what life is will never take too nar-
row a view of the school course.-Lon-
don Post.
One Dollar Saveil Represelns Tent
Dollars Earned-
The average man does not save to ex-
ceed ten per cent of his earnings. He
must spend uine dollars in living expense:
for evcay doilai saved. Thnt being the
case he cannot he tuo careful a,,out un-
ieceysary oxcenses. Very- often a few
cents properly invested, like buying seeds
for his garden, will save several dollars
further outlay later on. It is the came in

Kidney trouble preys upon the mind, dis- .. .
courage and lessens ambition; beauty,vigor l)iarrhoea Romcnedv. It costsibut a fe
and cheerfulness soon cents, and a bottle of it in the house oft
-fc" disappear when the kid- en s.ves a doctor bill of several dollars
^' B^ : f ff y1 L. W are,-!4 Andrew a11
or diseased.
'- Kidney trouble has Bdaylicad and all medicine dealers.
become so prevalent -
' I- that it is not uncommon THE MUD DAUBER WASP.
for a child to be born THE MUD DAUBER WASP.
afflicted with weak kid-
neys. If the child urin- she Eutoio'a Livinu Spiders ns Food
ates too often, if the For Her Yoin-g.
during calds the flesh or if, when the child Wheno stan r -r warmth has awakened
reach an age when it should be able to -i:, Oil:tt'nr-l in-:tii:cts of the- insee
contrih the passage, it is yet afflicted with m,-:;;, i1he mud diauelr ivas. may bt
bed.-wtting, depend upon it. the cause of ,- en r.lerinig mortar at the margin of
the difficulty is kidney trouble, and the first .on pool or puddle. Fill'in he-
step should be towards the treatment of ,nnib,. wh,.h ser. e as both spaa
these important organs. This unpleasant as
Ircubloe due to a diseased condition of the u- hald, she ,ea;r:i he load of mud tr
.-dr.e)s and bladder and not to a habit as .','"' i'1,t), .urface, rock or wall 01
most peo-le suppose. ; i'-r, o.r .ca. shle spreads and shape;
Women as well as men are made mis- '-i; ,.i ll, nafte : r in any visits t.
erabi ,Iith kidney and bladder trouble, : d iae: ~. hls built a tubu '
and 1. 'h need the same great remedy. ,j n-,' -, '. 2 i i' i h'i,,g au three
The ni!.- and the immediate effect ot ,, (' r in, ,wie.
S'- nan-., nt is soon realized. It is sold 'n ii; nt awn
hb"-. ',:- :, in fifty- i" a te ea
-,ent t an -d c-ne dollar r. -: -.1 -
sizs. You may have a,, i ..:::.i1. B1 f(1 w )n r 'lis sampmeaottle by, mail -'- r a ci-'-"i will put a I sgle egg. Io
fre, aiso pamphlet tell- Home of Swaup-Root. iIt' '; of tie this wil hatch into
ing all about it, including many of the ,---(-no:s: iryn-v w-ho;s natural food i:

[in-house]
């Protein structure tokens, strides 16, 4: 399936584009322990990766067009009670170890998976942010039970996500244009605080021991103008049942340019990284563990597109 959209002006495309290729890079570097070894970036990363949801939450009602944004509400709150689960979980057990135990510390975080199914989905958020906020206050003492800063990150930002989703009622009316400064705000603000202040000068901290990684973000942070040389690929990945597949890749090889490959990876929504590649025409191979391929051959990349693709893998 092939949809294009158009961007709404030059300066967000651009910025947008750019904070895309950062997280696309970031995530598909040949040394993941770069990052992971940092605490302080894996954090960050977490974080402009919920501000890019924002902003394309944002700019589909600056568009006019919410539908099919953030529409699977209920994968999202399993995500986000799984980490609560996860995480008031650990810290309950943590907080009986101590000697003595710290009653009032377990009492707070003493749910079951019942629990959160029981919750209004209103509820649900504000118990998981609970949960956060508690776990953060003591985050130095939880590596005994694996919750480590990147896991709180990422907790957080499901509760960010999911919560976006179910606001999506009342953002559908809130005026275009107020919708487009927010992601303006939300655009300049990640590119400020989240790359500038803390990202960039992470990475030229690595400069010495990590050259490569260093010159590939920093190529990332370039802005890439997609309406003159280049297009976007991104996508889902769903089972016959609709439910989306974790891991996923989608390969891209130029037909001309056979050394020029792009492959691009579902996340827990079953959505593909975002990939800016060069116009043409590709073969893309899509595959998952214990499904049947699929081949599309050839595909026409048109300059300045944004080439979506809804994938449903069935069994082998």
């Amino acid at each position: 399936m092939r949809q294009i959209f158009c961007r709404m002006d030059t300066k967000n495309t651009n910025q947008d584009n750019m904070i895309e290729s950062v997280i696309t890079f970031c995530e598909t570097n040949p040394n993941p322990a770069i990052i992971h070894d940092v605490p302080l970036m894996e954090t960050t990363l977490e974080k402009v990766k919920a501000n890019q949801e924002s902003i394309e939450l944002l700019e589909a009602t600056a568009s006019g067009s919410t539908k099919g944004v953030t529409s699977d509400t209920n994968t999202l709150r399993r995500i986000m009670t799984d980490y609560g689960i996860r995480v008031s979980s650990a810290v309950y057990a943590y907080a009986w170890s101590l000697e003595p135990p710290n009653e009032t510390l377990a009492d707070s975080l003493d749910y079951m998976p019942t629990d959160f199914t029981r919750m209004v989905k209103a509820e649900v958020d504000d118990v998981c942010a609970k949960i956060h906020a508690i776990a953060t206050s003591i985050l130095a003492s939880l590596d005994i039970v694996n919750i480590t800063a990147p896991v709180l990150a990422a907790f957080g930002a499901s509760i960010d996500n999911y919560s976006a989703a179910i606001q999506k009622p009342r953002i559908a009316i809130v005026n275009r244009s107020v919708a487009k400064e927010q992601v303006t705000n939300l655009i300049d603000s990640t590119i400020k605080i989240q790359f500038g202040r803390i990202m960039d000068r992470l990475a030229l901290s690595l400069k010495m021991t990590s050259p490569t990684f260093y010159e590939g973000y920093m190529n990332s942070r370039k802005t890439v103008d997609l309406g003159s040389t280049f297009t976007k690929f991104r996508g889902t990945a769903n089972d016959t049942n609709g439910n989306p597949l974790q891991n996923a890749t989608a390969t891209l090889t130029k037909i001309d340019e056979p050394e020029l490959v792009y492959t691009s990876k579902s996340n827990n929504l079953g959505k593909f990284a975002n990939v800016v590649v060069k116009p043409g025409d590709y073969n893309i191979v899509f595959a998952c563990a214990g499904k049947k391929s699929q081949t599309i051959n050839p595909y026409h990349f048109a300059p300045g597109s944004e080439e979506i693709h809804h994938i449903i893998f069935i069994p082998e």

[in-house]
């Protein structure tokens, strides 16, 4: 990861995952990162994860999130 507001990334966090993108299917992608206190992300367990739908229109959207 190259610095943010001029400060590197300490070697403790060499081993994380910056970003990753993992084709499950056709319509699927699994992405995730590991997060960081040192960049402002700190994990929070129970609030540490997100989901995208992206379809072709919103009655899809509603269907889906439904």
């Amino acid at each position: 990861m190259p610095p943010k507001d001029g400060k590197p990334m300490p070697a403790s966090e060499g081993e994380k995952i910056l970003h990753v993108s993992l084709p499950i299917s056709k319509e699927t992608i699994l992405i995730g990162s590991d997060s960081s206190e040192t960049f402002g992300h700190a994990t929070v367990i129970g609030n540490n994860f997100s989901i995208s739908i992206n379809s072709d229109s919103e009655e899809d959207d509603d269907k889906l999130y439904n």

h-..,-.lnlds o testimonial letters received 1vii, pi;ipers, aid these the mother
r.-n r-.ifferer. cured. ;n writing Dr. Kilmer :t,,,,:, to ( i:t 'uio ni.ud ontomb within
S So.. Binghamton, N. Y., be sure an d ~e, mud daiulb nursrv. On this errand
,er 'ion this paper. Don't make any mistake, but remem- ,ear cobwCbs of various sorts, ventur-
ber the nanie, Swamp-Root, Dr. Kil- A, iiln 1e" meshed and beaded
mer's Swamp-Roit. anid thl address,
Binghamton, N. Y.. on every bottle. -l:iarcs that prove fatal to most lncom-
ers ind sometimes even to herself. If
TOURING IN RUSSIA. Ihe occupant, expectant of prey, sallies
S- forth to seize the intruder, it finds itself
the Dliffculties of One Who Cannot a. captive, n't a captor. ithe wasp
S Spcik the Language.shakes the silken filament from wings
Nijnl vNogorod, where the great Rus- and feet, turns upon the spider, seizes
sian fair Is held, far on towar-d the and stings it, bears it to her cell and
frontz-r of Asia, I found the most diffi- thrusts it therein.--H. C. McCook in
cult prolpsidti in all Europe from the Ilarper's Magazine.
-Itand )illt oft the traveler seeking rest
and .refreshment. I knew only one Forgiving.
word in Russian, "vodka," 'and one can Constance was three. Her mother,
pronounce that too often. Nobody havingg forgotten to do something for
seemed to speak anything, but Russian. ', '. s' r,, d said: "O
I could not get a cabm.ru to take me to ,arlng. I for.gt itt Warm't it I ,, ,
-ft- l. One isvoschic teafter another e?" (ornast:nce -enli-'d cons' .l.- -r
wo~. i'ick me up, seem to understand oh, no. another, dear; not naughty,
and then take me to a shop, a steam- ,,-1 strpid!"
*hip pier, a private residence. I was _
reduced' to the humiliating necessity of ChamberTain's colic Cholera and
malkng pictures of hotels, beds and nam rai iDiarrhoea Remedy.